Originally published in MOREnetworking Vol. 2 No. 2, Jan. 2005
How would you like to visit the moon without leaving the building?
On Oct. 21, 2004, patrons of St. Louis County Library and Little Dixie Library in Moberly visited the moon via “Monumental Moon,” a videoconferencing program featuring live, detailed images of the moon and an interactive discussion about lunar history and geology.
“The Monumental Moon project was slightly experimental,” said Josh Cochran, observatory program specialist and one of the presenters. “It was first in a line of newly renovated interactive distance learning (IDL) programming provided by the Pittsburgh State University (PSU)-Greenbush Astrophysical Observatory.”
The observatory generally offers IDL programming for schools. Tailoring content for the library required creative thinking. “Library groups generally consist of adults who have interest in the discussion topic, which allows the IDL presenter to focus on deeper content behind science discoveries,” Cochran said.
“I think that the program went very well,” said Little Dixie Regional Libraries Director Karen Hayden. “It was great that the instructor actually spoke to the young girls that were in the group and asked them to help him with the math work. They were thrilled to help. And I enjoyed looking at the moon!”
“Our patrons at the Sachs Branch found the discussion engaging. [They] took advantage of the videoconferencing technology to ask direct questions of the observatory staff,” Marilyn Niebling, Sachs Computer Lab instructor at the St. Louis County Library, said. “They continued to talk enthusiastically about the program even after the actual conference concluded, and found that it further heightened their curiosity about the moon itself.”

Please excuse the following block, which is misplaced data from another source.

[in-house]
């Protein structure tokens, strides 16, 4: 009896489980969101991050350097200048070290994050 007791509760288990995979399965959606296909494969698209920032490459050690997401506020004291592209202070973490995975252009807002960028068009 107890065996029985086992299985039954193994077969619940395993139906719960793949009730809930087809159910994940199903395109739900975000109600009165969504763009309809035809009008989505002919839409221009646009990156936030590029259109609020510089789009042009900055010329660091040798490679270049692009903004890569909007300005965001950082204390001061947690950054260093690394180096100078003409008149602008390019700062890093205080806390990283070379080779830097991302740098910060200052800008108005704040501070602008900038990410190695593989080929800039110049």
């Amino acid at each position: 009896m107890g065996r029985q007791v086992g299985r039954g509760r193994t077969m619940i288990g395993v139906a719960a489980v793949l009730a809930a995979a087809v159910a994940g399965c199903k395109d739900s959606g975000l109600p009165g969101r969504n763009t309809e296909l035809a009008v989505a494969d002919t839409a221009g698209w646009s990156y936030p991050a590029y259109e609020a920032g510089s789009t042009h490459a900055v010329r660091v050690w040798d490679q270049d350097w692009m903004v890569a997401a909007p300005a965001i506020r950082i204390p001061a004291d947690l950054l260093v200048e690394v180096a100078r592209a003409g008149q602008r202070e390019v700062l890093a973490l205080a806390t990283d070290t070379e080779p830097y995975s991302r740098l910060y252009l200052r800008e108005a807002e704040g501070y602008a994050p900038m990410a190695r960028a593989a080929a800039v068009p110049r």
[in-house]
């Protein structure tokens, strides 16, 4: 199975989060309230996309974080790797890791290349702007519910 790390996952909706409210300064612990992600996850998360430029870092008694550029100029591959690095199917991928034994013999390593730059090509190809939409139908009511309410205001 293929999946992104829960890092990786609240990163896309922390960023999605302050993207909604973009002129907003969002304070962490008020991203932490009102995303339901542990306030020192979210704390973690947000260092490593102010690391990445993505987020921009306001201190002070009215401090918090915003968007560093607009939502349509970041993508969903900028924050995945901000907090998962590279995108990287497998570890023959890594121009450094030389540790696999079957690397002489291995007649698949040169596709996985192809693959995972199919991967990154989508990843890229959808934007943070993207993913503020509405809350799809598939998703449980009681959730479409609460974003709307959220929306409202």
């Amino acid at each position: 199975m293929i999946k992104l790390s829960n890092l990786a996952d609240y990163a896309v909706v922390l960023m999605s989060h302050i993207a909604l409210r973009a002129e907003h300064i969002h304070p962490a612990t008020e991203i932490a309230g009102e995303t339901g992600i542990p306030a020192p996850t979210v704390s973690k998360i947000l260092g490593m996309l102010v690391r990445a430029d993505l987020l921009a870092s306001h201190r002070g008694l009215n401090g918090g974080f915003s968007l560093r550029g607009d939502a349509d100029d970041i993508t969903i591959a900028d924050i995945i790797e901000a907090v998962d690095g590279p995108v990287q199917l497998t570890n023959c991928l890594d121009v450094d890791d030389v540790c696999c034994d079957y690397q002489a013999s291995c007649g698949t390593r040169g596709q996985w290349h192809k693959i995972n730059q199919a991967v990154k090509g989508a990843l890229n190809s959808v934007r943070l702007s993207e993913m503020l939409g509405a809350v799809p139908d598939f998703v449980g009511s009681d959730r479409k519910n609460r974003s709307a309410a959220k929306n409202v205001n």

The program was presented by the PSU-Greenbush Astrophysical Observatory, in coordination with MOREnet and the Missouri State Library. The videoconferencing equipment at the Little Dixie Regional Library was funded by Library Services and Technology Act (LSTA) funds from the secretary of state’s office and the Missouri State Library.
“Monumental Moon” was not MOREnet’s first collaboration with Greenbush. In September 2004, Missouri schools in Naylor, Neelyville and Mountain Grove participated in a Rain Forest Virtual Field Trip, sponsored and paid for by MOREnet with content from Greenbush.
“Hopefully we’ll have a chance to be involved in other distance learning programs for our patrons in the future,” Niebling said. “I think we can rate this first experience as a success!”
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